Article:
2011 has already been a profoundly difficult year for many. Over the past weeks and months, businesses investing in the Middle East and North Africa regions have encountered uncertainty, and in many cases serious disruption, as a direct result of local political upheavals and, in some cases, as a result of the attendant governmental changes and international sanctions.
More recently, and closer to home, Japan suffered the devastating Tohoku earthquake and the resulting tsunami of 11 March 2011. For those involved and for those with family and colleagues affected by the events, the tragedy is a personal one. Japan's resolve to help those affected and those displaced by the consequences will continue to represent the priority for some time to come. Where possible, businesses will also need to deal with the more routine, commercial consequences of the disruption.
Events such as these, which disrupt the performance of commercial contracts can often lead to disputes and disagreements between international parties as to the consequences. In particular, parties may disagree as to whether a timetable for performance previously agreed is still to bind a party which, through no fault of its own, is simply unable to perform on time due to events outside its control. This newsletter therefore re-examines the related issues of Force Majeure and the doctrine of frustration of contract under English law.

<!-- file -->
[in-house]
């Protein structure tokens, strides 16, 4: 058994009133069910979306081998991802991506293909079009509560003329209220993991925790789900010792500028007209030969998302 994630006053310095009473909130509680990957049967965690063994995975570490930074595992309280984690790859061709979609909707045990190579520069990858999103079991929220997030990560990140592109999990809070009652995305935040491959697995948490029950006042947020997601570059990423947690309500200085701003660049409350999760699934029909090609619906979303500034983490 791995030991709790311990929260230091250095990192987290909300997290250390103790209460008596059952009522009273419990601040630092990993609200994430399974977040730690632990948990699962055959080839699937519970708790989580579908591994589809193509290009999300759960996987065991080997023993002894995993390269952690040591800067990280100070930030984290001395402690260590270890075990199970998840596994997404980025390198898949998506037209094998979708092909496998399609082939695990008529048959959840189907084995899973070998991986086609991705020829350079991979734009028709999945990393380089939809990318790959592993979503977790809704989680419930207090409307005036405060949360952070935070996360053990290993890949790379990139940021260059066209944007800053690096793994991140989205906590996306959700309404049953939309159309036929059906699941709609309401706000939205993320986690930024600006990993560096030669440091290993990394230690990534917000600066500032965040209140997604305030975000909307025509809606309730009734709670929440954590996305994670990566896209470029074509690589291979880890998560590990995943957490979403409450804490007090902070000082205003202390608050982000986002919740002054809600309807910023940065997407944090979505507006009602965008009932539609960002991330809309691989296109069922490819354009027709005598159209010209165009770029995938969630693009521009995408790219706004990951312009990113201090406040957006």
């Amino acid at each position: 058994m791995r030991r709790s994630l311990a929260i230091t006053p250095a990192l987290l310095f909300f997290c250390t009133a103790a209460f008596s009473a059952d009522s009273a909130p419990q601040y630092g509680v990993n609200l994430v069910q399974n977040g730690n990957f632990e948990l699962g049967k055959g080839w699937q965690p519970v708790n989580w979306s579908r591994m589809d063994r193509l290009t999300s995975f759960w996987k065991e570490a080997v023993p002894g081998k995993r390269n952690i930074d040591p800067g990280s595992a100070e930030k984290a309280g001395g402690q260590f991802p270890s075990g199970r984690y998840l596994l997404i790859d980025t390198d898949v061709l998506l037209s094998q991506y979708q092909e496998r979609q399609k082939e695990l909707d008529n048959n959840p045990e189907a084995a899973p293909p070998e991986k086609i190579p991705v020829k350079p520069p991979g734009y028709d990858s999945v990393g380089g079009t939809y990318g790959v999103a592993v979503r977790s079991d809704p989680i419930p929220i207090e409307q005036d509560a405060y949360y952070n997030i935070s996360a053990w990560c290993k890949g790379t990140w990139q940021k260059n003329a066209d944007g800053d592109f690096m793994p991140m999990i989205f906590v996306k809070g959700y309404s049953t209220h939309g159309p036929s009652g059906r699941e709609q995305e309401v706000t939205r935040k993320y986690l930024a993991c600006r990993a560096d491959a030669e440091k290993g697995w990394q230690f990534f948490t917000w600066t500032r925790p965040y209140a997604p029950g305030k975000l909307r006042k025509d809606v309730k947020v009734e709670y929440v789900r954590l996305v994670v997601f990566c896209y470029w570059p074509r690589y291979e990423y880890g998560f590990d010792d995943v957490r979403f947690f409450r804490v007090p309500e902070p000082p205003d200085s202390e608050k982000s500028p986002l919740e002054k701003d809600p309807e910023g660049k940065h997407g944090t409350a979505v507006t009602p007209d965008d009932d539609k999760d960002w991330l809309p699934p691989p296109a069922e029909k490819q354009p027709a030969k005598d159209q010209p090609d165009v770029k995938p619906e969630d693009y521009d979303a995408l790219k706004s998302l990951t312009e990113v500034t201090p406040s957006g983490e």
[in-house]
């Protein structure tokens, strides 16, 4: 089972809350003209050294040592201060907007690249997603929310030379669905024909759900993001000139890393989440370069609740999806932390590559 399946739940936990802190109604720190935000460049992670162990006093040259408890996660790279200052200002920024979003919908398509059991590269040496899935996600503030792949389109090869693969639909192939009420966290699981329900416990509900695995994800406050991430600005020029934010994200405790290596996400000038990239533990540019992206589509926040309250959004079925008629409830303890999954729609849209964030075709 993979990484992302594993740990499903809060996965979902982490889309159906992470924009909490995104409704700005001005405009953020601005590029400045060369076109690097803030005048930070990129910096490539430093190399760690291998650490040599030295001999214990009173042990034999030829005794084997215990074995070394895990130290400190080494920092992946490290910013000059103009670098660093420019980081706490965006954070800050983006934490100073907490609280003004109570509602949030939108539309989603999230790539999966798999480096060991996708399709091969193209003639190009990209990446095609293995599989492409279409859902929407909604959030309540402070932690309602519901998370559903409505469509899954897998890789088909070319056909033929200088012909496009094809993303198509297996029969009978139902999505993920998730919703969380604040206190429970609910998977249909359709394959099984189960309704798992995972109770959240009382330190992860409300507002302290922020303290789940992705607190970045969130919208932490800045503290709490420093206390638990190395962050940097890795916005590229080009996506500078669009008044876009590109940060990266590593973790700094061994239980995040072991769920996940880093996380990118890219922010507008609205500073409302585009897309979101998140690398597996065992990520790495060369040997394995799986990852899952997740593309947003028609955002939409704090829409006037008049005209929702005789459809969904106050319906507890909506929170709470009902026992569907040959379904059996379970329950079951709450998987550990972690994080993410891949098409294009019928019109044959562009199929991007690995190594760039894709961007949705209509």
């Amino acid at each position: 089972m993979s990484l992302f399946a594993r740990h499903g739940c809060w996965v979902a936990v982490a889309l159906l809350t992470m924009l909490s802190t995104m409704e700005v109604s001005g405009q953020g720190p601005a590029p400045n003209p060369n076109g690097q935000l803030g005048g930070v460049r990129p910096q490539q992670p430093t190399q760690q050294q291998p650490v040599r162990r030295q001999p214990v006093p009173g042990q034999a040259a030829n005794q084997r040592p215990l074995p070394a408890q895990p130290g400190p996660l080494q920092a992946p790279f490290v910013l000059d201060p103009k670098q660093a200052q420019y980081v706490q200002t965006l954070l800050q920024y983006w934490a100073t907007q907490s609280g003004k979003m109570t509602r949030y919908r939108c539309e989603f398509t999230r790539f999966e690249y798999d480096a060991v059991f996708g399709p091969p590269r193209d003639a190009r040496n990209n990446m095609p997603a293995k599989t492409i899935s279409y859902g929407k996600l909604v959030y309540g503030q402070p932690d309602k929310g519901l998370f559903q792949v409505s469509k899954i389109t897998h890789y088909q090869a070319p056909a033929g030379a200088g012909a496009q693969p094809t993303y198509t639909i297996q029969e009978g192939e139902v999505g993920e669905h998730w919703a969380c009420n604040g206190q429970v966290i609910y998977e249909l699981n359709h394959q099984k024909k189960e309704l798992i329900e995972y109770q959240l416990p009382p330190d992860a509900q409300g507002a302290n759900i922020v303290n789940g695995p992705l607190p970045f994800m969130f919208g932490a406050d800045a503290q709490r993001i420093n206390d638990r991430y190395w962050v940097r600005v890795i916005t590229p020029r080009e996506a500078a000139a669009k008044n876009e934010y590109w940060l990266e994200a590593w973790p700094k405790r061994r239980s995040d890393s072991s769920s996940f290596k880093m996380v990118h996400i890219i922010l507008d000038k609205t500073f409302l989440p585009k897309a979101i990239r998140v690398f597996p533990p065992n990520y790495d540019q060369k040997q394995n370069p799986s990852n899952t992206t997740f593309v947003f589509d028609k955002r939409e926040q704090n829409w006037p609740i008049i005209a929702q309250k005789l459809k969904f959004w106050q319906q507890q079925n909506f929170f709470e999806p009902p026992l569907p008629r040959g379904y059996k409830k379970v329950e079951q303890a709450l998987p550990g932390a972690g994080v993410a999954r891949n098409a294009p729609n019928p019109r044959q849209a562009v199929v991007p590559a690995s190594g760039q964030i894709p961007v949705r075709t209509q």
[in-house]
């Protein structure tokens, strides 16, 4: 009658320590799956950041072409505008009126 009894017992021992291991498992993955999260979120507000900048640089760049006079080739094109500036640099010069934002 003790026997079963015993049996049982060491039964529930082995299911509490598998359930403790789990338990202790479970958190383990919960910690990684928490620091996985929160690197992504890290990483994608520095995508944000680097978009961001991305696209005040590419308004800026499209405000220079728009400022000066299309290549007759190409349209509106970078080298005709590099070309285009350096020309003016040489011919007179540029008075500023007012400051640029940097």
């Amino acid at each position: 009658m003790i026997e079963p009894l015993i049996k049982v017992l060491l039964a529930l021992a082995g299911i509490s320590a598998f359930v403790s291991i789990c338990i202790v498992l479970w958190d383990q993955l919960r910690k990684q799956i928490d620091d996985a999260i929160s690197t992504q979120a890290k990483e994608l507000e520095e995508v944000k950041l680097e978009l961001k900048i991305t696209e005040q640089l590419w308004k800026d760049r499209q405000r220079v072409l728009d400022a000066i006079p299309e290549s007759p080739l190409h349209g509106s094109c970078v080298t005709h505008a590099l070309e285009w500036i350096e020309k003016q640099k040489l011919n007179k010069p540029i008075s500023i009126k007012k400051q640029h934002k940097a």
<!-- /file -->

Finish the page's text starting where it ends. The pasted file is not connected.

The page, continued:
English law recognises 'Force Majeure' only to the extent the parties have included a specific clause to this effect in their contract.
The purpose of a contractual Force Majeure clause is to enable one or both parties to be excused from performance of their contractual obligations, or to suspend or delay performance, upon the occurrence of a specified event or events beyond the parties' control.
Under English law, the general rule is that a Force Majeure clause must be construed in the light of its precise wording with regard to the nature and general terms of the contract as a whole. In other words, the Force Majeure clause means what the contract says it means.
Whilst the precise list of events of Force Majeure included in a contract will be a matter for negotiation between the parties, events such as war, terrorist acts, acts of any civil or military authority, riot, civil commotion, strike, fire, extreme weather conditions and epidemic, are the common.
Force Majeure clauses will often also list “earthquake”, “flood” or “Acts of God” as Force Majeure events, allowing a party to rely on the clause if they have been prevented or hindered from performing the contract by such occurrences. Certainly, the Tohoku earthquake and tsunami will likely satisfy many contractual definitions of Force Majeure. Events in the Middle East and North Africa may conceivably be caught by common contractually defined events such as "riot" "civil commotion" and "governmental or regulatory decisions".
More difficulty may arise, however, where a party attempts to rely on indirect consequences of such a disrupting event. Where, for example, a business struggles to manufacture goods on time because of a combination of factors including disrupted power supply and / or interim transport delays affecting the supply of materials, it may need to work harder to persuade its contractual partner that performance of the contract has in fact been prevented or hindered as a result of the defined Force Majeure event. In each case, the question of whether the Force Majeure clause is triggered will depend upon the actual wording of the contract and the evidence demonstrating the actual cause or causes of the parties' failure to perform as originally required under the contract.